Up From the Bottom : A Flood Swept Ventura River Shanty Dwellers Back Into Society, but Aid May Be Drying Up


For those who had helplessly looked on over the years and wondered what could be done, the flood that destroyed the river-bottom shantytown last year was nothing short of a miracle.

More than 100 homeless people lived in the Ventura River bed before violent storm waters ripped out their squatters’ camp in January 1995. Since then, city and county agencies have rallied like never before to provide the riverbed settlers with shelter and social services.

More than 70 of the former river-bottom residents were placed in permanent housing in the last year, and the vast majority are still there. About 25 were able to find temporary jobs.


And, contrary to popular belief a year ago, there is a widespread view today that the changes are lasting. The homeless have not returned to the old river camp as some expected.

“Because of the flood, I’ve seen things happen that I never thought I would see happen in my life,” said Bob Costello, executive director of the HERO project, a homeless assistance center born out of that flood.

“What was done was miraculous,” Costello added. “The flood was a blessing in disguise. It was divine providence, if you will. What it did was provide a flash point for a solution, and this community responded in a big way.”

Ventura City Councilwoman Rosa Lee Measures, who at the time headed a city task force looking for ways to pull the homeless out of the riverbed and push them toward something better, also looks toward the heavens when describing the events of last winter.

“It proved to be a positive act of God that drove our council to a decision,” Measures said. “As the Ventura River was spilling over its banks, and our safety officers were rescuing the homeless folks who had not heeded the warnings, it was clear to almost everyone that we had to find other solutions.”

Reversing decades of community apathy, Ventura city and county officials moved quickly to use the money and momentum generated by the flood to plot a sweeping strategy for helping the river-bottom residents.


Squatters who had spent years scratching out a life on the river floor suddenly found themselves in houses and apartments, with the federal government paying most of the rent as part of the emergency response.

Homeless people who had been lucky to earn a few dollars recycling aluminum cans wound up with steady jobs, also a byproduct of the Jan. 10 flood.

Drunks and dope addicts, chased into the river-bottom brush by their addictions, were funneled into treatment programs. The mentally ill also found help, as more than $3 million poured into the county to bankroll various flood relief programs.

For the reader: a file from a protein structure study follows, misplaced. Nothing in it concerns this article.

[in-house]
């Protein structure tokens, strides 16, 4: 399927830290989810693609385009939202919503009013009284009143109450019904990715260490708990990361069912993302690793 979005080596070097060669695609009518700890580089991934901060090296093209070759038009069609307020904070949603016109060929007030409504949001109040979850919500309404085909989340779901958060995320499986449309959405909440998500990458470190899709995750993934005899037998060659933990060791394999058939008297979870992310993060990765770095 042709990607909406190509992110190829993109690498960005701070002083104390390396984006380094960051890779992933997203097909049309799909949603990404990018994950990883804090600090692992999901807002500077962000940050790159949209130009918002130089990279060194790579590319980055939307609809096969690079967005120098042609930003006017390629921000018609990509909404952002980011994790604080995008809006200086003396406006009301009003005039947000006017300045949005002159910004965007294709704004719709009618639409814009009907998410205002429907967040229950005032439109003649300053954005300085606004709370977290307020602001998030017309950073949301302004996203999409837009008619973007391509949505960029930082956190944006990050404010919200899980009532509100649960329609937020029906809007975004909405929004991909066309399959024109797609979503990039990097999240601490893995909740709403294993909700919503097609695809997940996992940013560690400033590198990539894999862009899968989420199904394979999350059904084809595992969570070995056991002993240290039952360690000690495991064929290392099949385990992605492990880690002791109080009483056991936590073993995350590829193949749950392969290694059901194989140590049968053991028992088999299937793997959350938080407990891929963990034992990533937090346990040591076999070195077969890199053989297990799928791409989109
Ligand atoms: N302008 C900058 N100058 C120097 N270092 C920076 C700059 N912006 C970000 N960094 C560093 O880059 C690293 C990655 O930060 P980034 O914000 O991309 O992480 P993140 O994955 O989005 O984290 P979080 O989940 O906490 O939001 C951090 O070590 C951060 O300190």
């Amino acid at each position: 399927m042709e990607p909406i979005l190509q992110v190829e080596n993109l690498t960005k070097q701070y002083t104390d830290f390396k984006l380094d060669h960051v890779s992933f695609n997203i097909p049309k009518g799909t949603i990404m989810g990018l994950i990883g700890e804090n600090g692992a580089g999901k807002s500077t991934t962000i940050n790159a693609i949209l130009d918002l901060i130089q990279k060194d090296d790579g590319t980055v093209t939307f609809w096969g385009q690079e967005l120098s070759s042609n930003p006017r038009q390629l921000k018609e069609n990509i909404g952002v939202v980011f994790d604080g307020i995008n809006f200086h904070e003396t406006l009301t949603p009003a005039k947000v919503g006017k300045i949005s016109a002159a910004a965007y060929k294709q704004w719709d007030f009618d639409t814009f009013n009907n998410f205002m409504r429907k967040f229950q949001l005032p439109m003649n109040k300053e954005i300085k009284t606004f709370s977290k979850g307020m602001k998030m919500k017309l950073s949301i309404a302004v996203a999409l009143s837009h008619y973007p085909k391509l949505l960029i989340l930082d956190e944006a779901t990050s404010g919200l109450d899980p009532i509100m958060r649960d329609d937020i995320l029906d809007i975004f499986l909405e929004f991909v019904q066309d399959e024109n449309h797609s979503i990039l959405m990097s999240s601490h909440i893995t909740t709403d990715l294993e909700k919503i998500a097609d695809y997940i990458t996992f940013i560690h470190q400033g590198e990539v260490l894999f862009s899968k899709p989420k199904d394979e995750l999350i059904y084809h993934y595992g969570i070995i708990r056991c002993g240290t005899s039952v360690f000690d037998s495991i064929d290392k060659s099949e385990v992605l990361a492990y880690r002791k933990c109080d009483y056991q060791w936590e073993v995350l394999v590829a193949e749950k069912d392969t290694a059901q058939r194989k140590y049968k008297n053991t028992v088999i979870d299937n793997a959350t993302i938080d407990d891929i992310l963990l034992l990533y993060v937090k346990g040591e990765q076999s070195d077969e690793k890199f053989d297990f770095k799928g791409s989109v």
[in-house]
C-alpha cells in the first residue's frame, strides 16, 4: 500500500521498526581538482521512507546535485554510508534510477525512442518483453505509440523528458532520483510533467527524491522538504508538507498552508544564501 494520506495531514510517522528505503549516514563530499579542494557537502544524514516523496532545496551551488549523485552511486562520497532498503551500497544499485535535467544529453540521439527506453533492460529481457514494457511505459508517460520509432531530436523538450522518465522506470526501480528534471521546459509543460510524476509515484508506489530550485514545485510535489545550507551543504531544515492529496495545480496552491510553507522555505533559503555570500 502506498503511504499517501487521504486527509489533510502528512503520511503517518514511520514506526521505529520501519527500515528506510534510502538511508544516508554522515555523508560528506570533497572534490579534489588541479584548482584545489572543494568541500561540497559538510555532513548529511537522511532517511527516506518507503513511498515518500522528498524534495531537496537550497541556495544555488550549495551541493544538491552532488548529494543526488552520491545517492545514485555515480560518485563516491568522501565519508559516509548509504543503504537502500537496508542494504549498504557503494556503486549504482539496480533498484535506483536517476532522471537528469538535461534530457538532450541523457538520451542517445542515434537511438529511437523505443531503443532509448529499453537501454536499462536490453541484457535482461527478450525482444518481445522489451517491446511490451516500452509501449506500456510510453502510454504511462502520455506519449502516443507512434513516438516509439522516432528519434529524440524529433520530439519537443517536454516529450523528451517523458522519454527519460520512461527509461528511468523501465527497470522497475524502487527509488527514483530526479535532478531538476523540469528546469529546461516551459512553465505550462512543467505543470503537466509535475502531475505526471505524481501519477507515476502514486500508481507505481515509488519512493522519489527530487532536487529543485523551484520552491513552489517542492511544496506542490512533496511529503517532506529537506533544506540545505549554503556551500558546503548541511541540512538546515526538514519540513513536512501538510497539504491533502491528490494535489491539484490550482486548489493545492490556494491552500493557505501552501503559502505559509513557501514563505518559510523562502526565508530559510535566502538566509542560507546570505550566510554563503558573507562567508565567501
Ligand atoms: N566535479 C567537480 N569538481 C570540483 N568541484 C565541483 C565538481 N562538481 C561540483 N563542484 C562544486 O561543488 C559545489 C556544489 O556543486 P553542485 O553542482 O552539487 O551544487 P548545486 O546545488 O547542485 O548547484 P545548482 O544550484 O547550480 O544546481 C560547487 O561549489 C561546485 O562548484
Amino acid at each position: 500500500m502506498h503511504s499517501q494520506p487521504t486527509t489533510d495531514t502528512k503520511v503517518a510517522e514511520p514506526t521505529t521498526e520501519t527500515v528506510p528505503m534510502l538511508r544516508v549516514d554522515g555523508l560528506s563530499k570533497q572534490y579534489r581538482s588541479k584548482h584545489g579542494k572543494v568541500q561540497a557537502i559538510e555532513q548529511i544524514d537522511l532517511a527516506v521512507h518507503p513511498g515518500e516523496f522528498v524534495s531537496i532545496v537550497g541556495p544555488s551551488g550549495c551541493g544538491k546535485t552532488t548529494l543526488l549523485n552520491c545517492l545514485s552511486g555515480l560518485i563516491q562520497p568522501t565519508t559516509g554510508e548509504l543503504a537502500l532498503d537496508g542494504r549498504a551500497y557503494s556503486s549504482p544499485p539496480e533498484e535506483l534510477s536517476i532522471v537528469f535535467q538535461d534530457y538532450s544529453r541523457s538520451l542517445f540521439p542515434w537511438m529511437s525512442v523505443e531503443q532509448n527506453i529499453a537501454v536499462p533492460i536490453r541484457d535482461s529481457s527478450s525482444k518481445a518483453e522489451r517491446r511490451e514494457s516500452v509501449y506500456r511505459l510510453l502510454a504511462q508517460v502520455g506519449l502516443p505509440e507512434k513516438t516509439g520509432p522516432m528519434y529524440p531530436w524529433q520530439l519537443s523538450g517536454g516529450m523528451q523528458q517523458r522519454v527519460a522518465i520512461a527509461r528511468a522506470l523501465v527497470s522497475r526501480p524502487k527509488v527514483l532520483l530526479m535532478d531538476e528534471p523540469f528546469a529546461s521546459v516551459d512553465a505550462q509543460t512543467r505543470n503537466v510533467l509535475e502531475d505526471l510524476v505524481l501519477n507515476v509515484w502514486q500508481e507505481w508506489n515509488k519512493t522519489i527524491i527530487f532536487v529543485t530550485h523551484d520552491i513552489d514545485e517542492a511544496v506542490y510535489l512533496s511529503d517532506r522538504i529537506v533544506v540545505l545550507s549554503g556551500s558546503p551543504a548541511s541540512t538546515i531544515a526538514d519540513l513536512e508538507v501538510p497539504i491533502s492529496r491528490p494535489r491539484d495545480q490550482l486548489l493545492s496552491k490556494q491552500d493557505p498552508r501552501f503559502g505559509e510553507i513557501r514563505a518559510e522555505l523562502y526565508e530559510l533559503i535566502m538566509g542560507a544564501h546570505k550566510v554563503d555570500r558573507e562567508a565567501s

Even the trampled riverbed itself has cycled back to life.

Today, however, advocates for the homeless and others see the cleanup of the river and the relocation of its homeless population as entering a crucial phase.

Now that a year has passed, homeless advocates worry that momentum has flagged. City and county officials say there is no longer the same level of interagency cooperation that existed right after the flood.

And while federal money was used to find temporary jobs for about 25 river-bottom dwellers, those funds have run out. Officials want to develop permanent jobs for the homeless, but acknowledge that they are far from that goal.


In reality, advocates and others say, the effort to help the homeless is in its early stages--with most former river-bottom dwellers a long way from fully joining the mainstream.

“I really think that it went great guns for a long time, but a few pieces of the puzzle are falling apart now,” said Evelyn Burge, a county public health nurse who regularly trooped through the riverbed thickets to deliver health care to the homeless.

“The problem is so complex, it isn’t just plopping someone into a house and saying go to it,” she said. “The real question is, can we do it when there’s not a crisis?”

The squatters’ camp that once stretched more than two miles up the Ventura River was an open-air ghetto, easily mistaken at a distance for a city dump, the thick mounds of garbage growing deeper and wider each year.

As the population swelled over the years, so did associated problems of theft, drug use and drunkenness.

“I think the city had a kind of unofficial way of dealing with the river bottom,” said Ventura City Councilman Tom Buford, who was mayor at the time of the flood and issued the emergency order prohibiting the homeless from returning to the riverbed.